This is one of my all time favourite quotes and when someone sent this image to me on WhatsApp, I immediately wanted to share it with my readers.  It is innocuous to begin with till one starts to reflect on it.  And then, bang, it hits one like a thunderbolt that this is a very profound and true statement.

Another great writer went a step further and came up with some more profundities – “Like every man, I am my own worst enemy but, unlike most men I know too that I am my own saviour.” ~ Henry Miller.

Let me share a story of a man who I know well. He is a very wealthy self made man in his seventies with extensive properties in and around Pune. His world and conversation revolves around his wealth and how much he benefits from it as well as how much he suffers from it. He is suspicious of every one and therefore is lonely and bitter but unlike Henry Miller does not understand that he has to be his own saviour. He has become a hypochondriac as, at least in my opinion, he has nothing better to do. He comes to me often to let off steam because I give him a patient hearing and have no interest in his wealth. When I point out to him that he is lonely because he is unable to stop showing off and be considerate but, he is unwilling to accept that as a character flaw. He continues to be miserable and all his wealth goes to finance his constant consultations with medical practitioners of all specialities.

On the other hand, there is another friend who is far from wealthy but a great human being unfortunately prone to panic attacks and depression. We became good friends a few of months ago after we became closer to each other than we were before due to a series of unintended developments. I shared with him my experience of overcoming depression through consultation with a psychiatrist and suggested that he too does that. He took my suggestion, and today accepts his failings with his relationships, has made amends and is better off for doing just that. He now understands that he is his own saviour.

In my own case, my exposure to Vipassana meditation 35 years ago enabled me to look into the mirror to see the reality of myself and find ways of overcoming my weaknesses. Having kept up regular practice, I have been able to handle life’s vicissitudes with some equanimity. To anyone who asks me for guidance, my first recommendation is to learn to meditate using any technique and inevitably, those who do, benefit and learn how to manage their own enemies. I strongly believe that meditation IS learning to love oneself by handling the enemy within.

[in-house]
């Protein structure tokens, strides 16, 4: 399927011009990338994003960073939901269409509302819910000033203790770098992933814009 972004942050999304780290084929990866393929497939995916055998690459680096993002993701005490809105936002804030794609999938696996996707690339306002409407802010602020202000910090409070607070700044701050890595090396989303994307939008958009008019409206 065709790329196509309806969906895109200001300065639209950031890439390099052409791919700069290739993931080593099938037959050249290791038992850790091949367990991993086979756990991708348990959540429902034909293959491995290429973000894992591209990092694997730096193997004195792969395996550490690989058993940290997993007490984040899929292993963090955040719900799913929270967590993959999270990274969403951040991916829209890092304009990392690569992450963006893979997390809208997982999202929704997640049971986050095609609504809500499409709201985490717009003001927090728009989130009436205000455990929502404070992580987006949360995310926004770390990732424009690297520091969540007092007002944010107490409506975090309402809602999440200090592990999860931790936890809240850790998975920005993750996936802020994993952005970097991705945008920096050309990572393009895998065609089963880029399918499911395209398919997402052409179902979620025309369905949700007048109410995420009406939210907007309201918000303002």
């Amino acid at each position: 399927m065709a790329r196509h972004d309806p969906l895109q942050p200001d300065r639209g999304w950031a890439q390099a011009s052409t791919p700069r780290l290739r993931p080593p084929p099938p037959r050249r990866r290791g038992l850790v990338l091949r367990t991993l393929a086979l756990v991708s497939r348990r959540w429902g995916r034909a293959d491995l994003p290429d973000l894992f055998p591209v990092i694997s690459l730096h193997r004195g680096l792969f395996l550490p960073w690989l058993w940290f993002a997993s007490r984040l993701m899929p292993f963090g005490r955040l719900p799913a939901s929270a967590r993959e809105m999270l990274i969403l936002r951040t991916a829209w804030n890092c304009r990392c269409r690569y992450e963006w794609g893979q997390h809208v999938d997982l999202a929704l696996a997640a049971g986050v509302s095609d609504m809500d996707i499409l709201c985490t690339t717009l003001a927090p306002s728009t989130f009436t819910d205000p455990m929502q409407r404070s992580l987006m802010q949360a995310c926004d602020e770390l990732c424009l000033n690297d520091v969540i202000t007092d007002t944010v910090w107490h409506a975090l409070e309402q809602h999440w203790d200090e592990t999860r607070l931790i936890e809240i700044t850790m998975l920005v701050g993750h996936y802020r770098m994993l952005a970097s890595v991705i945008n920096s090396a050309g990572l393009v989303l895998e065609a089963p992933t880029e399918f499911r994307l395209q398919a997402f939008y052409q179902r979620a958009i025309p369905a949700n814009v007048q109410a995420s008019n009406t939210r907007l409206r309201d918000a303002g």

10 thoughts on “Enemy.”

  1. Lovely Ramana, great post, great reflections on our humanity and the ability to change. I do meditate, as you know, every morning. Tao being my go-to.


  2. When I was in my 20’s I suddenly noticed that I was always understanding and tolerant of other people, but I was always critical of myself. I was on the way to work and when I got there I went into the restroom, looked straight into my eyes in the mirror, and promised myself that no matter what happened I would be there for myself. I’ve always been supportive and encouraging since then, so it was one of the best commitments I’ve ever made in my life.

    As you know, I take a more creative view of life than you do, and I started studying the art of living/personal growth when I was in high school. A big part of the is Taking Responsibility for our lives.

    My daily meditation practice is doing some painting/drawing/scribbling for at least a short period. Don’t forget, art is meditation too.

  3. I’m very aware of all my inner demons and neuroses and bad habits, and I’ve come to terms with them all so as to have some degree of inner peace and not be fighting myself all the time.

    An awful lot of people are obsessed with wealth and always trying to make themselves even wealthier. It must be absolutely soul-destroying. As long as I have enough money for a reasonably comfortable life, I’m happy.

    1. I don’t begrudge the success with making money. I simply cannot stand the constant showing off of it. Money shouts, wealth whispers and I like the latter. I am not wealthy by any stretch of imagination but, I too am comfortable with what I have and content.

  4. It’s a powerful quote, and I know it will stick in my mind for most of the day! I can’t believe I’m still battling my inner demons at this time in my life!

  5. Wonderful quotation.

    You know, I’ve never really understood meditation. There’s the “let your mind go blank” variety, which seems impossible, if not pointless, but might allow me to better empathize with some people today. Then there’s the kind that really just seems like the same lifelong habit everyone’s tried (unsuccessfully, I’m happy to add) all my life: daydreaming.

    That said, I’m a happy little introvert and have always been my own best friend (even when I’m irked, frustrated, overly critical, or “of two minds” with myself over something). So maybe I don’t have to understand it.

    Maybe I do it right, naturally.

    I took a yoga class for a while. That lion breathing thing just invariably made me collapse on the floor in giggle foods. But I’m expert at the corpse pose. (Sounds hilarious even if I just leave it at that, but hear me out…) I asked the instructor (who always annoyed me with that little bell and notice it was time to leave) if it was normal to go completely numb, hover around the room, grow bored, and mentally travel the world while I was supposed to be laying there “blanking my mind.” He looked shocked and told me that was what we we’re aiming for, but some people never got there.

    My problem’s always been finding the motivation to come BACK.

    SO, dunno, but he said I was pretty good at it. It was nice to hear that, considering how mad it used to make my teachers in grade school.

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